It’s true that a picture is worth a thousand words. Some experiences require more than words summed up in a photo to express the true impact of that place, that moment, or that memory.
My bike ride on the Shark Valley loop is one of those experiences. I love documenting my travels, and I planned to document this adventure like any other. However, it turns out that I need to work on my shooting-while-bike-riding skills, so many of the photos (as you will see) have a hint of blur to them.
For the second half of this bike ride, I put my camera away and just let the moment consume me. I allowed myself to be fully present, and while I may not have photos to show for it, the beauty I witnessed that day will forever be etched in my mind.
So what is Shark Valley?
Shark Valley is located in Everglades National Park in South Florida. The access point for this loop is where the Shark Valley visitor’s center is. Here, you can rent bicycles for the fifteen-mile paved path, or you can go on a leisurely tram tour that takes you through the Everglades. From mid-December to April, tram tours leave on the hour, every hour from 9am to 4pm, and from May to mid-December tram tours leave at 9:30 am, 11:00 am, 2:00 pm, and 4:00 pm.
My Shark Valley Experience
I had long lost cell service, when my fiancé and I arrived at the Shark Valley loop off of the Tamiami Trail. We arrived just after 6pm to find the gates to the main park closed, as expected. Outside of the gates, there is room for about four to six cars to comfortably park so bicyclists can bike in before or after the park hours.
We went late because we didn’t want to contend with the tram tours on the path, and we looked forward to a sunset ride through the Everglades.
We brought our own bikes. I have a cruiser, which was perfectly fine for this ride because the path is paved, wide, and smooth.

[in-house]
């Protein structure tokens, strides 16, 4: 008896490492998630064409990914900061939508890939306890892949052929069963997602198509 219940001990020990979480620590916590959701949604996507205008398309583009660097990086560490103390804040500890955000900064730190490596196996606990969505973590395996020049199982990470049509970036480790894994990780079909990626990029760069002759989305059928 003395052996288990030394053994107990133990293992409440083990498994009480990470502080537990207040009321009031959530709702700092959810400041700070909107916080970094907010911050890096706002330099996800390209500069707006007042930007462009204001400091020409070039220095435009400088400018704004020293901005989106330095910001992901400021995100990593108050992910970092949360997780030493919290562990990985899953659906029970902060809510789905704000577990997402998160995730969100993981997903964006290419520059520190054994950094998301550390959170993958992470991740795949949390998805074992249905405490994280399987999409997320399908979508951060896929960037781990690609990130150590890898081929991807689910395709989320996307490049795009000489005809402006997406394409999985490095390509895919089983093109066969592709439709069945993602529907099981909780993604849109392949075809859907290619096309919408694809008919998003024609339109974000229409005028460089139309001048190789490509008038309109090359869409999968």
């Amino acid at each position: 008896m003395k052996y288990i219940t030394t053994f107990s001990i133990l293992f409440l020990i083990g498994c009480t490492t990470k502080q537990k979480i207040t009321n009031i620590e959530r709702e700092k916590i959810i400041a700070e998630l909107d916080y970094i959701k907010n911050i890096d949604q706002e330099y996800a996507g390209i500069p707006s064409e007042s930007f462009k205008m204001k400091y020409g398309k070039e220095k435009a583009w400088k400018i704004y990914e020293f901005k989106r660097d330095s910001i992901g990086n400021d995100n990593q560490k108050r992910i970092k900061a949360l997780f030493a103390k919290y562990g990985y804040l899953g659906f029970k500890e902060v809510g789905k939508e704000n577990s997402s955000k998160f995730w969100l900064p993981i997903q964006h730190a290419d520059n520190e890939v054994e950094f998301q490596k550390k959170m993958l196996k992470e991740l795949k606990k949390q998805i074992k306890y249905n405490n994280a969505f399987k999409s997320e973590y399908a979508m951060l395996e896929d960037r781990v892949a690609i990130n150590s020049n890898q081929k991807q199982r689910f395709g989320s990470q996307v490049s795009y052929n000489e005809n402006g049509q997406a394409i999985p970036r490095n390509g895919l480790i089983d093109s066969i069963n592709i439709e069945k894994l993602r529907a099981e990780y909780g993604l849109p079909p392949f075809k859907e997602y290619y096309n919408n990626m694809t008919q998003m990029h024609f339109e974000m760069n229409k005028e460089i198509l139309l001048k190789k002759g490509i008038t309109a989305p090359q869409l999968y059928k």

My fiancé and I have made it a life goal to visit each of the US National Parks together. This is the first one we crossed off the list!
Tip: If you are considering biking this path after park hours, I recommend doing this ride with a buddy. It is a long ride and there is no cell reception. Once you are seven miles out in the middle of the Everglades, you are out there with no safety net. Make sure you are prepared.
To the Observation Tower
The Shark Valley trail is a fifteen-mile loop. Each mile is painted in the middle of the path, allowing you to know how far you have gone. Half-way through the loop, is the observation tower, and we were on our way.
Right out of the gates, we were greeted by one of the local residents.
Yes, that black spot in the center of this picture is an alligator! It was about four to six feet long, and completely ambivalent to our presence. Just to be safe, we stayed as far left on the path as possible, and left it alone.
This was the closest that we got to an alligator the whole ride, but seeing this gator at the beginning of the journey was a stark reminder to always be aware of my surroundings. In Florida, it is always wise to assume that there is a gator in any type of fresh water, whether it is a retention pond, a canal, a lake, or of course, the Everglades.